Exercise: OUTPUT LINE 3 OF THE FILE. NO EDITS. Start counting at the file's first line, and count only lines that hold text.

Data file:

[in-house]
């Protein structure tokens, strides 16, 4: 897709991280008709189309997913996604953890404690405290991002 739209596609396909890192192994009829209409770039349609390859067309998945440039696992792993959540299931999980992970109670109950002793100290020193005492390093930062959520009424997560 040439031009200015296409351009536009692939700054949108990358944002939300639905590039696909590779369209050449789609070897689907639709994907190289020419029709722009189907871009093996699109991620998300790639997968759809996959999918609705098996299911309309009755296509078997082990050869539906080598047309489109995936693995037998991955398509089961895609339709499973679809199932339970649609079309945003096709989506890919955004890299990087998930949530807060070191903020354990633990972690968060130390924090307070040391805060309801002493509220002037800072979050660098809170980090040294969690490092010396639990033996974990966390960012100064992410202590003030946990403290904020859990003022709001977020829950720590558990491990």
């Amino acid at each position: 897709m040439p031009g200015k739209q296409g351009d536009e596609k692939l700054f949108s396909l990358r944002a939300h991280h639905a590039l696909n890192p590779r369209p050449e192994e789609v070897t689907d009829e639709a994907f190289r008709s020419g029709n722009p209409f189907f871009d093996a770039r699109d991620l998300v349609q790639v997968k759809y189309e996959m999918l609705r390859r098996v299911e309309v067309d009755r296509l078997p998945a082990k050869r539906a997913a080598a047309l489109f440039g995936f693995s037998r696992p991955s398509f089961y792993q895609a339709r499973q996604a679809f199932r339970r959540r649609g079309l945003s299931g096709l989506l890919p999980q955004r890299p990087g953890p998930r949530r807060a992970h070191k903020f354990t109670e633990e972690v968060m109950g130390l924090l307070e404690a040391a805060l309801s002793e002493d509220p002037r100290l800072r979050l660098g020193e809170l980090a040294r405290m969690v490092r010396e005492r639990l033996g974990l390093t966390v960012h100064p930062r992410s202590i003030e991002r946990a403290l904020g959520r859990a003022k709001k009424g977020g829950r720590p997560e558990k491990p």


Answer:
């Amino acid at each position: 897709m040439p031009g200015k739209q296409g351009d536009e596609k692939l700054f949108s396909l990358r944002a939300h991280h639905a590039l696909n890192p590779r369209p050449e192994e789609v070897t689907d009829e639709a994907f190289r008709s020419g029709n722009p209409f189907f871009d093996a770039r699109d991620l998300v349609q790639v997968k759809y189309e996959m999918l609705r390859r098996v299911e309309v067309d009755r296509l078997p998945a082990k050869r539906a997913a080598a047309l489109f440039g995936f693995s037998r696992p991955s398509f089961y792993q895609a339709r499973q996604a679809f199932r339970r959540r649609g079309l945003s299931g096709l989506l890919p999980q955004r890299p990087g953890p998930r949530r807060a992970h070191k903020f354990t109670e633990e972690v968060m109950g130390l924090l307070e404690a040391a805060l309801s002793e002493d509220p002037r100290l800072r979050l660098g020193e809170l980090a040294r405290m969690v490092r010396e005492r639990l033996g974990l390093t966390v960012h100064p930062r992410s202590i003030e991002r946990a403290l904020g959520r859990a003022k709001k009424g977020g829950r720590p997560e558990k491990p």